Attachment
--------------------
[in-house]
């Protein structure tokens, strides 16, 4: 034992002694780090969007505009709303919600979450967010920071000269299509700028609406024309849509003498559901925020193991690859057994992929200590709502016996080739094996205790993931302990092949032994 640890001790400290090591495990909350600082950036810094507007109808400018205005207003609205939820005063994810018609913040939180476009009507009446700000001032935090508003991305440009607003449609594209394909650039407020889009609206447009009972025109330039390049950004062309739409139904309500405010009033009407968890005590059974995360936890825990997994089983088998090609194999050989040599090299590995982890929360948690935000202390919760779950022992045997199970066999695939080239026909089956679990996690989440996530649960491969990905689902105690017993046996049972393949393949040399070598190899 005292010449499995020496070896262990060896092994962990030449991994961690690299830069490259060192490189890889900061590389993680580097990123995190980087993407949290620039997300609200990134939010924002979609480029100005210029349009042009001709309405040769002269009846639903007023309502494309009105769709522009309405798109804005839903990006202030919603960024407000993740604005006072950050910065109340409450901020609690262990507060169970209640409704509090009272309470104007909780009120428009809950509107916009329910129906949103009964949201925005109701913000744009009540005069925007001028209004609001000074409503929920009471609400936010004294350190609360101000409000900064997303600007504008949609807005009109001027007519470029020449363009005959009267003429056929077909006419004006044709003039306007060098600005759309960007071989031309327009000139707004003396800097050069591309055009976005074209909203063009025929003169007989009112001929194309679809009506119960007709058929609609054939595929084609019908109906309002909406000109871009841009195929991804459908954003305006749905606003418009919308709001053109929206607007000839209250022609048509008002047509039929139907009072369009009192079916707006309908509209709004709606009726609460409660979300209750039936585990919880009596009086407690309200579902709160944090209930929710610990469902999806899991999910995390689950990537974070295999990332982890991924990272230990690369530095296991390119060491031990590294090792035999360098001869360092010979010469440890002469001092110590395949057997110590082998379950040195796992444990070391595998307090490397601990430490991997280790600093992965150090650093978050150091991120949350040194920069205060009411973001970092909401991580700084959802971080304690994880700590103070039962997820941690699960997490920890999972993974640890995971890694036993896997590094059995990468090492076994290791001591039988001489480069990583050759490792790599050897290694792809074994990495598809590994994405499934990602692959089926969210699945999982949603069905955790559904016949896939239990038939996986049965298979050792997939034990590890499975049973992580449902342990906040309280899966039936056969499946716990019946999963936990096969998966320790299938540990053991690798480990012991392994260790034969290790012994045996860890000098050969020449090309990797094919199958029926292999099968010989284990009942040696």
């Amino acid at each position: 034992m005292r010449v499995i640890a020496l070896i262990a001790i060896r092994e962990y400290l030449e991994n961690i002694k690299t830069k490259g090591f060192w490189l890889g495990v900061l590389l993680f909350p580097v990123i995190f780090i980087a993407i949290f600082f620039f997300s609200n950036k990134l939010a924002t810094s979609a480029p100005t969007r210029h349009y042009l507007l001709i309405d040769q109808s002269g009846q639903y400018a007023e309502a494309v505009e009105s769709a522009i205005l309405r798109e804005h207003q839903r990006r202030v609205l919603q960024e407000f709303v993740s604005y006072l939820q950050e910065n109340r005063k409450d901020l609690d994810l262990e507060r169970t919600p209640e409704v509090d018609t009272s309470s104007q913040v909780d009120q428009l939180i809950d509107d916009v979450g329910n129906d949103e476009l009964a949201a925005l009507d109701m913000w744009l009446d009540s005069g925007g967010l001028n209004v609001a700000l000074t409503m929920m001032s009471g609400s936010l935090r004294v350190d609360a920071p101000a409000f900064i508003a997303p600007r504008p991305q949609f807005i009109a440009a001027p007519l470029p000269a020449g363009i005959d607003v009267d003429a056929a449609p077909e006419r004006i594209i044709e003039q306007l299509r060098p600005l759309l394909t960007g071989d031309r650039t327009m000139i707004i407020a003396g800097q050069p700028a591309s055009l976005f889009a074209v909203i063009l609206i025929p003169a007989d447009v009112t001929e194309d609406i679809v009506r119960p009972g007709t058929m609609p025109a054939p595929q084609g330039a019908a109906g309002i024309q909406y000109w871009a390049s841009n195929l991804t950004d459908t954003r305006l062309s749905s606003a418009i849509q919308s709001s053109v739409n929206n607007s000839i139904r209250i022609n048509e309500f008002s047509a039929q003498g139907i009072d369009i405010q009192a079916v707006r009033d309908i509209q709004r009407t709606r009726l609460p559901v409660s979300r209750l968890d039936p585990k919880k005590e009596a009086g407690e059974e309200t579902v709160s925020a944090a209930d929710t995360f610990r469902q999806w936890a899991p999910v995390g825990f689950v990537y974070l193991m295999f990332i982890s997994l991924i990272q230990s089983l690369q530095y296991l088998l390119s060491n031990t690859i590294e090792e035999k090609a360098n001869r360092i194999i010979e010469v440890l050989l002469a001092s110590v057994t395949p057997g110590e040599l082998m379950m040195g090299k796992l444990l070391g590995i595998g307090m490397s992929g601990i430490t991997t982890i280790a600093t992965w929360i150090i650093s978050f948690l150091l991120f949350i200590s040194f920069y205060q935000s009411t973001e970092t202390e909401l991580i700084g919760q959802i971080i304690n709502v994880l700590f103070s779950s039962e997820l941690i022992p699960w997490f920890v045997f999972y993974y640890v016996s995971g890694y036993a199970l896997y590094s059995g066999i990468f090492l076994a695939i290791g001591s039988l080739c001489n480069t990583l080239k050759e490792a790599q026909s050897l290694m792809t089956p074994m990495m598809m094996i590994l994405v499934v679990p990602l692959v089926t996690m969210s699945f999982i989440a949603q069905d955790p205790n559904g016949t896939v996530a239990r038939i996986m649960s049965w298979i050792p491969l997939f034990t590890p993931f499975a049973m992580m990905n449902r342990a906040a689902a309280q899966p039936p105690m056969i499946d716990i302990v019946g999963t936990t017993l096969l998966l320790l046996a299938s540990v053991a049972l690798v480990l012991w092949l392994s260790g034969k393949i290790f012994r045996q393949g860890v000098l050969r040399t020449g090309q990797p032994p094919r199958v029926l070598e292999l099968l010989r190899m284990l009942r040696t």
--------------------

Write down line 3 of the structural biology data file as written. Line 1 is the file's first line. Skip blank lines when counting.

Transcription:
């Amino acid at each position: 034992m005292r010449v499995i640890a020496l070896i262990a001790i060896r092994e962990y400290l030449e991994n961690i002694k690299t830069k490259g090591f060192w490189l890889g495990v900061l590389l993680f909350p580097v990123i995190f780090i980087a993407i949290f600082f620039f997300s609200n950036k990134l939010a924002t810094s979609a480029p100005t969007r210029h349009y042009l507007l001709i309405d040769q109808s002269g009846q639903y400018a007023e309502a494309v505009e009105s769709a522009i205005l309405r798109e804005h207003q839903r990006r202030v609205l919603q960024e407000f709303v993740s604005y006072l939820q950050e910065n109340r005063k409450d901020l609690d994810l262990e507060r169970t919600p209640e409704v509090d018609t009272s309470s104007q913040v909780d009120q428009l939180i809950d509107d916009v979450g329910n129906d949103e476009l009964a949201a925005l009507d109701m913000w744009l009446d009540s005069g925007g967010l001028n209004v609001a700000l000074t409503m929920m001032s009471g609400s936010l935090r004294v350190d609360a920071p101000a409000f900064i508003a997303p600007r504008p991305q949609f807005i009109a440009a001027p007519l470029p000269a020449g363009i005959d607003v009267d003429a056929a449609p077909e006419r004006i594209i044709e003039q306007l299509r060098p600005l759309l394909t960007g071989d031309r650039t327009m000139i707004i407020a003396g800097q050069p700028a591309s055009l976005f889009a074209v909203i063009l609206i025929p003169a007989d447009v009112t001929e194309d609406i679809v009506r119960p009972g007709t058929m609609p025109a054939p595929q084609g330039a019908a109906g309002i024309q909406y000109w871009a390049s841009n195929l991804t950004d459908t954003r305006l062309s749905s606003a418009i849509q919308s709001s053109v739409n929206n607007s000839i139904r209250i022609n048509e309500f008002s047509a039929q003498g139907i009072d369009i405010q009192a079916v707006r009033d309908i509209q709004r009407t709606r009726l609460p559901v409660s979300r209750l968890d039936p585990k919880k005590e009596a009086g407690e059974e309200t579902v709160s925020a944090a209930d929710t995360f610990r469902q999806w936890a899991p999910v995390g825990f689950v990537y974070l193991m295999f990332i982890s997994l991924i990272q230990s089983l690369q530095y296991l088998l390119s060491n031990t690859i590294e090792e035999k090609a360098n001869r360092i194999i010979e010469v440890l050989l002469a001092s110590v057994t395949p057997g110590e040599l082998m379950m040195g090299k796992l444990l070391g590995i595998g307090m490397s992929g601990i430490t991997t982890i280790a600093t992965w929360i150090i650093s978050f948690l150091l991120f949350i200590s040194f920069y205060q935000s009411t973001e970092t202390e909401l991580i700084g919760q959802i971080i304690n709502v994880l700590f103070s779950s039962e997820l941690i022992p699960w997490f920890v045997f999972y993974y640890v016996s995971g890694y036993a199970l896997y590094s059995g066999i990468f090492l076994a695939i290791g001591s039988l080739c001489n480069t990583l080239k050759e490792a790599q026909s050897l290694m792809t089956p074994m990495m598809m094996i590994l994405v499934v679990p990602l692959v089926t996690m969210s699945f999982i989440a949603q069905d955790p205790n559904g016949t896939v996530a239990r038939i996986m649960s049965w298979i050792p491969l997939f034990t590890p993931f499975a049973m992580m990905n449902r342990a906040a689902a309280q899966p039936p105690m056969i499946d716990i302990v019946g999963t936990t017993l096969l998966l320790l046996a299938s540990v053991a049972l690798v480990l012991w092949l392994s260790g034969k393949i290790f012994r045996q393949g860890v000098l050969r040399t020449g090309q990797p032994p094919r199958v029926l070598e292999l099968l010989r190899m284990l009942r040696t």